While in Aswan, my friends and I had visited the Nubian Monuments from Abu Simbel to Philae UNESCO sites, and I was in awe. Not only for the architectural wonder of these temples built for their Egyptian Gods, but for the shear fact that these temples were dismantled and reconstructed to save them. Last century these ancient Egyptian temples along the Nile River, were in danger of flooding by the rising waters of the Aswan High Damn. In 1960, UNESCO launched a campaign that lasted two decades, which moved both Philae and Abu Simbel to higher ground.
The Sanctuary of Isis complex was dismantled and then reconstructed on the nearby Agilkia Island. The UNESCO campaign protected this and other complexes prior to the completion of the Aswan High Dam in 1970.
This outstanding archaeological area contains such magnificent monuments as the Temples of Ramses II at Abu Simbel and the Sanctuary of Isis at Philae, which were saved from the rising waters of the Nile thanks to the International Campaign launched by UNESCO, in 1960 to 1980.– UNESCO World Heritage Site website
Prior to us visiting Philae Temple, our private guide drove us to the Aswan High Dam in order for us to understand the background on the relocation of this site. If visiting either Philae or Abu Simbel, I highly suggest a visit to the Damn for a short history lesson. It will round out your learning experience on why and how UNESCO stepped in.
More than likely if you are visiting Aswan or Luxor for the temples, you will be hiring a private guide to take you there. It is very important that you hire an official guide in Egypt to take you to the sites, and just not someone on the sidewalk asking you if you want to take a boat ride. On our trip to Aswan and Luxor, plus our cruise along the Nile River, we chose Egypt Gift Tours who I highly recommend. They had professionally coordinated us on private tours for all of our trips from Aswan to Luxor.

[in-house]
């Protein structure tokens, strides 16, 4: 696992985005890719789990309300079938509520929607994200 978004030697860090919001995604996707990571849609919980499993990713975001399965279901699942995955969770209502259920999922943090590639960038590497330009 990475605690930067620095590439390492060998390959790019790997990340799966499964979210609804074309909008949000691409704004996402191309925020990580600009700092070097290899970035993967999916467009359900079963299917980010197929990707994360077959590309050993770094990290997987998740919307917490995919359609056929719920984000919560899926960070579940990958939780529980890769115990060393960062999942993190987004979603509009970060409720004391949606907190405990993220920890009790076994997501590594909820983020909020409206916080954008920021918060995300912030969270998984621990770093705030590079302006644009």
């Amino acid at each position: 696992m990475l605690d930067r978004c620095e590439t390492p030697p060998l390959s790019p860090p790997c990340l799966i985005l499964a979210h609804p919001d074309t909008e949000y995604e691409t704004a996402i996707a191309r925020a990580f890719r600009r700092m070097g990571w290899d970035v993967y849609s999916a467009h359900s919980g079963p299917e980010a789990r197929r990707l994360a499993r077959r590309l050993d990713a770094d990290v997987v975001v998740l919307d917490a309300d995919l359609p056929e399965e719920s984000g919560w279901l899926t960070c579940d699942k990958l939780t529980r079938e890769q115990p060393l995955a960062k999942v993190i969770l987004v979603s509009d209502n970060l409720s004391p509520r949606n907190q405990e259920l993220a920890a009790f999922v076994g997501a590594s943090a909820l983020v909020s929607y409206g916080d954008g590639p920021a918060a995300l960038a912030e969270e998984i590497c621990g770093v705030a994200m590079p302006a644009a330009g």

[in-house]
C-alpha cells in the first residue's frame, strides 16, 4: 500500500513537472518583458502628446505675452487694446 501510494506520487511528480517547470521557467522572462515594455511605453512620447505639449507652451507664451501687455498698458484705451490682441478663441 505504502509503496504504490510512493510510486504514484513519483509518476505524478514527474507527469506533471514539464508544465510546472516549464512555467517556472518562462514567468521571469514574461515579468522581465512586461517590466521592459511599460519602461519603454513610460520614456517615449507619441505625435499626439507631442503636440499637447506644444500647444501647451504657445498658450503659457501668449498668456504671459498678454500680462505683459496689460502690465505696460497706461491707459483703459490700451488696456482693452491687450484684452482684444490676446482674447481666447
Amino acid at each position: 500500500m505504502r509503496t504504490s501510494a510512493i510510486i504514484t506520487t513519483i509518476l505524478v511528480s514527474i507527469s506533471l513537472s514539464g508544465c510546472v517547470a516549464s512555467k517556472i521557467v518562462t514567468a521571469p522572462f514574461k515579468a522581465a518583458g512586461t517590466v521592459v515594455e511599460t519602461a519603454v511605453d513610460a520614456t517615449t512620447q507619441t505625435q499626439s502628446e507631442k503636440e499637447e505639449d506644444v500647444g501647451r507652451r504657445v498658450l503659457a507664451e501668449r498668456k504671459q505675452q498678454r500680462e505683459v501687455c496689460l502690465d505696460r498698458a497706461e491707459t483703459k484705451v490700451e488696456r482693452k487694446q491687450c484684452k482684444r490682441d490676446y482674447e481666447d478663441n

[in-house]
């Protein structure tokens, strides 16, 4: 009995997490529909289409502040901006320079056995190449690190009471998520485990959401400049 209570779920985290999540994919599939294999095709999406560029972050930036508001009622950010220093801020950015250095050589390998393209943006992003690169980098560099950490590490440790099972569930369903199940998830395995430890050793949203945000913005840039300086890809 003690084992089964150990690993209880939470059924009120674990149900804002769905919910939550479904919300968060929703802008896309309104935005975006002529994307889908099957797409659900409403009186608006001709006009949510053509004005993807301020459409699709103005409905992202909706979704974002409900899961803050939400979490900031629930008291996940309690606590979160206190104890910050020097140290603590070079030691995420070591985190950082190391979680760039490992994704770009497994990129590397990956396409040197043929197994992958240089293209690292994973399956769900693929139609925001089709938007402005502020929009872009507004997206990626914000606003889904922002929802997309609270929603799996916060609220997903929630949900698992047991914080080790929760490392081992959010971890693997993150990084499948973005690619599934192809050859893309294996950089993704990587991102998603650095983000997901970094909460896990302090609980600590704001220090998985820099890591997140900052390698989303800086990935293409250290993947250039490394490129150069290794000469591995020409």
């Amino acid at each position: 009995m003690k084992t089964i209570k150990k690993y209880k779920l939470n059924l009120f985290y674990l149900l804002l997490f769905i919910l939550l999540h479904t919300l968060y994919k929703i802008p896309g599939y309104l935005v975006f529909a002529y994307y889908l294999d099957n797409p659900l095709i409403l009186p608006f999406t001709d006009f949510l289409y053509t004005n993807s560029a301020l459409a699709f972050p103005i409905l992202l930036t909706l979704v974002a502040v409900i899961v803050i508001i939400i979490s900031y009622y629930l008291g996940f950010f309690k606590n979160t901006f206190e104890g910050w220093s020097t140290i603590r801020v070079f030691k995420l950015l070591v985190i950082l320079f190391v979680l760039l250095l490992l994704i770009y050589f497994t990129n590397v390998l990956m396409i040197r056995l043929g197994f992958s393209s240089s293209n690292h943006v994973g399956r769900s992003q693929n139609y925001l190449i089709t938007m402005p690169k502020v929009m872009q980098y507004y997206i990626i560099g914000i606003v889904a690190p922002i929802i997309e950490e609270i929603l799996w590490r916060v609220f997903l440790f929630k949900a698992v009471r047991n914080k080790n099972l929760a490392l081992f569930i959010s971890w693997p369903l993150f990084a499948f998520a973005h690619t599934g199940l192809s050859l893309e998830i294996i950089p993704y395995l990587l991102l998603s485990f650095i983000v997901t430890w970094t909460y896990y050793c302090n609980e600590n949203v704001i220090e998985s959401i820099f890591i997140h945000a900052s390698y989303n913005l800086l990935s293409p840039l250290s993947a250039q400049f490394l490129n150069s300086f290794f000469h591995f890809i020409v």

The journey is a short boat ride from the shores of the Nile River to a little island where Philae Temple now resides. Our guide handled everything for us, from purchasing the tickets to getting us situated on a boat to bring us to the Sanctuary of Isis.
Don’t forget to tip your boat driver and guide!
Along the way to Philae Temple you can do some shopping, if that interests you. There are typical souvenir shops prior to the dock enterance but if you are looking for specialty items, wait until you get on to the docks. Before hopping on your boat, you will find beautiful hand crafted and alabaster items for sale.
The Sanctuary of Isis at Philae
Philae Temple is considered as one of the last temples to be constructed in the classic Egyptian style. It was completed in around 690 AD and was built for the Goddess Isis, who was one of the most important deities of Ancient Egypt.
Aswan is also called the “Nubian City”, so this temple was considered to be a very honored site among both the local Nubians and the Egyptians. Philae temple was such a sacred site, that the high priests were the only people allowed to live at the sanctuary because the God Osiris was buried on the original temple’s island.
Philae Temple was an impressive site with its columned courtyard, multiple temples, impressive hieroglyphics and the surrounding waters of the Nile River. It is hard for me to imagine loosing this magnificent temple as well as Abu Simbel if not for the efforts of UNESCO, sixty years ago. Piece by piece these temples were dismantled, moved to safer ground and then reconstructed- all in the name of historical preservation.
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